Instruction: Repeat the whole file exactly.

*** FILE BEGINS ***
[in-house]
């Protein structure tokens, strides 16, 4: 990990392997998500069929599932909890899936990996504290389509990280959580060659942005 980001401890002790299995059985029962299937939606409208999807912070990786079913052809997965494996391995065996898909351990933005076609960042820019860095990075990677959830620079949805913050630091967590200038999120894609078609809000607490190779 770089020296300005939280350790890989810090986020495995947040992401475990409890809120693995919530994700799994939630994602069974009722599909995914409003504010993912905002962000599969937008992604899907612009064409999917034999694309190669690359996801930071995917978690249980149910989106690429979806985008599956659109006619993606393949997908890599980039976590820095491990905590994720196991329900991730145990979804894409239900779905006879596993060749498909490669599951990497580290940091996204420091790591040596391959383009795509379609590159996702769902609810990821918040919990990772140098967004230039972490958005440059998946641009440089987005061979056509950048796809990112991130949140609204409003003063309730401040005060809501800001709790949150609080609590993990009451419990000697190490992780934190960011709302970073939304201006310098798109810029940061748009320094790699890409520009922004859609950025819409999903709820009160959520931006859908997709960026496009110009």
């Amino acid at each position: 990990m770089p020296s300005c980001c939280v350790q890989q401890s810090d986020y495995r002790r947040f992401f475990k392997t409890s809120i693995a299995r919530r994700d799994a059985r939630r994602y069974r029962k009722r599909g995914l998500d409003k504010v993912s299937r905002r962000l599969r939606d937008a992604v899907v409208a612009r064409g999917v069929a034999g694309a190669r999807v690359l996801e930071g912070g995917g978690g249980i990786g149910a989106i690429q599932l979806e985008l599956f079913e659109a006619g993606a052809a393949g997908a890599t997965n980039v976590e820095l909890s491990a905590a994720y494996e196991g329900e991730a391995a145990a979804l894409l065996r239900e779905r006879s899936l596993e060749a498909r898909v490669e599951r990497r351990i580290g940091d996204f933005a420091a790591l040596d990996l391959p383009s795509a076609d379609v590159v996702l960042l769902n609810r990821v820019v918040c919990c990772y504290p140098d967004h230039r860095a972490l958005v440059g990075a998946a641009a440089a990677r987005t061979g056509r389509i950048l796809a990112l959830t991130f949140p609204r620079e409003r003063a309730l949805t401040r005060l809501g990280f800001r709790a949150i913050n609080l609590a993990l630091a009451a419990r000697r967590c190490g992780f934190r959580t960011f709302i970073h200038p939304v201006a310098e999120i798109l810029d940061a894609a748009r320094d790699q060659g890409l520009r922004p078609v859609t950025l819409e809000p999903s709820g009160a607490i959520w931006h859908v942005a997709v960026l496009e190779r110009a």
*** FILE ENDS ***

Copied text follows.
[in-house]
């Protein structure tokens, strides 16, 4: 990990392997998500069929599932909890899936990996504290389509990280959580060659942005 980001401890002790299995059985029962299937939606409208999807912070990786079913052809997965494996391995065996898909351990933005076609960042820019860095990075990677959830620079949805913050630091967590200038999120894609078609809000607490190779 770089020296300005939280350790890989810090986020495995947040992401475990409890809120693995919530994700799994939630994602069974009722599909995914409003504010993912905002962000599969937008992604899907612009064409999917034999694309190669690359996801930071995917978690249980149910989106690429979806985008599956659109006619993606393949997908890599980039976590820095491990905590994720196991329900991730145990979804894409239900779905006879596993060749498909490669599951990497580290940091996204420091790591040596391959383009795509379609590159996702769902609810990821918040919990990772140098967004230039972490958005440059998946641009440089987005061979056509950048796809990112991130949140609204409003003063309730401040005060809501800001709790949150609080609590993990009451419990000697190490992780934190960011709302970073939304201006310098798109810029940061748009320094790699890409520009922004859609950025819409999903709820009160959520931006859908997709960026496009110009």
């Amino acid at each position: 990990m770089p020296s300005c980001c939280v350790q890989q401890s810090d986020y495995r002790r947040f992401f475990k392997t409890s809120i693995a299995r919530r994700d799994a059985r939630r994602y069974r029962k009722r599909g995914l998500d409003k504010v993912s299937r905002r962000l599969r939606d937008a992604v899907v409208a612009r064409g999917v069929a034999g694309a190669r999807v690359l996801e930071g912070g995917g978690g249980i990786g149910a989106i690429q599932l979806e985008l599956f079913e659109a006619g993606a052809a393949g997908a890599t997965n980039v976590e820095l909890s491990a905590a994720y494996e196991g329900e991730a391995a145990a979804l894409l065996r239900e779905r006879s899936l596993e060749a498909r898909v490669e599951r990497r351990i580290g940091d996204f933005a420091a790591l040596d990996l391959p383009s795509a076609d379609v590159v996702l960042l769902n609810r990821v820019v918040c919990c990772y504290p140098d967004h230039r860095a972490l958005v440059g990075a998946a641009a440089a990677r987005t061979g056509r389509i950048l796809a990112l959830t991130f949140p609204r620079e409003r003063a309730l949805t401040r005060l809501g990280f800001r709790a949150i913050n609080l609590a993990l630091a009451a419990r000697r967590c190490g992780f934190r959580t960011f709302i970073h200038p939304v201006a310098e999120i798109l810029d940061a894609a748009r320094d790699q060659g890409l520009r922004p078609v859609t950025l819409e809000p999903s709820g009160a607490i959520w931006h859908v942005a997709v960026l496009e190779r110009a």